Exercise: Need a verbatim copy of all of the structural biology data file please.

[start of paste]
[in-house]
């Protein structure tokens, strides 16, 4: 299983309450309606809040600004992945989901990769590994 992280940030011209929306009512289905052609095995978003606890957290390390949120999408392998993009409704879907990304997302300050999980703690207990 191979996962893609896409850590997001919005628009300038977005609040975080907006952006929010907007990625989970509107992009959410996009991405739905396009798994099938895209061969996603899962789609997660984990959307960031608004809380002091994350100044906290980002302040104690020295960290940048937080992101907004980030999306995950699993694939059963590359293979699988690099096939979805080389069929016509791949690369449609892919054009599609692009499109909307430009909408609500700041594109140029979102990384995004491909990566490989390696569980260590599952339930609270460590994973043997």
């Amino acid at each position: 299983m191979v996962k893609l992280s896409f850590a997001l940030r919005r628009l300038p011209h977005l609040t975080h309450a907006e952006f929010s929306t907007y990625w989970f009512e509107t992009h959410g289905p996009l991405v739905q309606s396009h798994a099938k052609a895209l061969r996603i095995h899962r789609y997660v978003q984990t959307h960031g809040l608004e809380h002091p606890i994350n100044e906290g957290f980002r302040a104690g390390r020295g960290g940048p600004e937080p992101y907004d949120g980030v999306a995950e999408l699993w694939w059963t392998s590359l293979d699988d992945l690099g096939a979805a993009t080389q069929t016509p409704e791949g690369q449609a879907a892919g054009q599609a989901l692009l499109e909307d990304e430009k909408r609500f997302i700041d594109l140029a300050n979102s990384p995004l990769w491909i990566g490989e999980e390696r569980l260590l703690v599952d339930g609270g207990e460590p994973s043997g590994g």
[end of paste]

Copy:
[in-house]
């Protein structure tokens, strides 16, 4: 299983309450309606809040600004992945989901990769590994 992280940030011209929306009512289905052609095995978003606890957290390390949120999408392998993009409704879907990304997302300050999980703690207990 191979996962893609896409850590997001919005628009300038977005609040975080907006952006929010907007990625989970509107992009959410996009991405739905396009798994099938895209061969996603899962789609997660984990959307960031608004809380002091994350100044906290980002302040104690020295960290940048937080992101907004980030999306995950699993694939059963590359293979699988690099096939979805080389069929016509791949690369449609892919054009599609692009499109909307430009909408609500700041594109140029979102990384995004491909990566490989390696569980260590599952339930609270460590994973043997």
């Amino acid at each position: 299983m191979v996962k893609l992280s896409f850590a997001l940030r919005r628009l300038p011209h977005l609040t975080h309450a907006e952006f929010s929306t907007y990625w989970f009512e509107t992009h959410g289905p996009l991405v739905q309606s396009h798994a099938k052609a895209l061969r996603i095995h899962r789609y997660v978003q984990t959307h960031g809040l608004e809380h002091p606890i994350n100044e906290g957290f980002r302040a104690g390390r020295g960290g940048p600004e937080p992101y907004d949120g980030v999306a995950e999408l699993w694939w059963t392998s590359l293979d699988d992945l690099g096939a979805a993009t080389q069929t016509p409704e791949g690369q449609a879907a892919g054009q599609a989901l692009l499109e909307d990304e430009k909408r609500f997302i700041d594109l140029a300050n979102s990384p995004l990769w491909i990566g490989e999980e390696r569980l260590l703690v599952d339930g609270g207990e460590p994973s043997g590994g």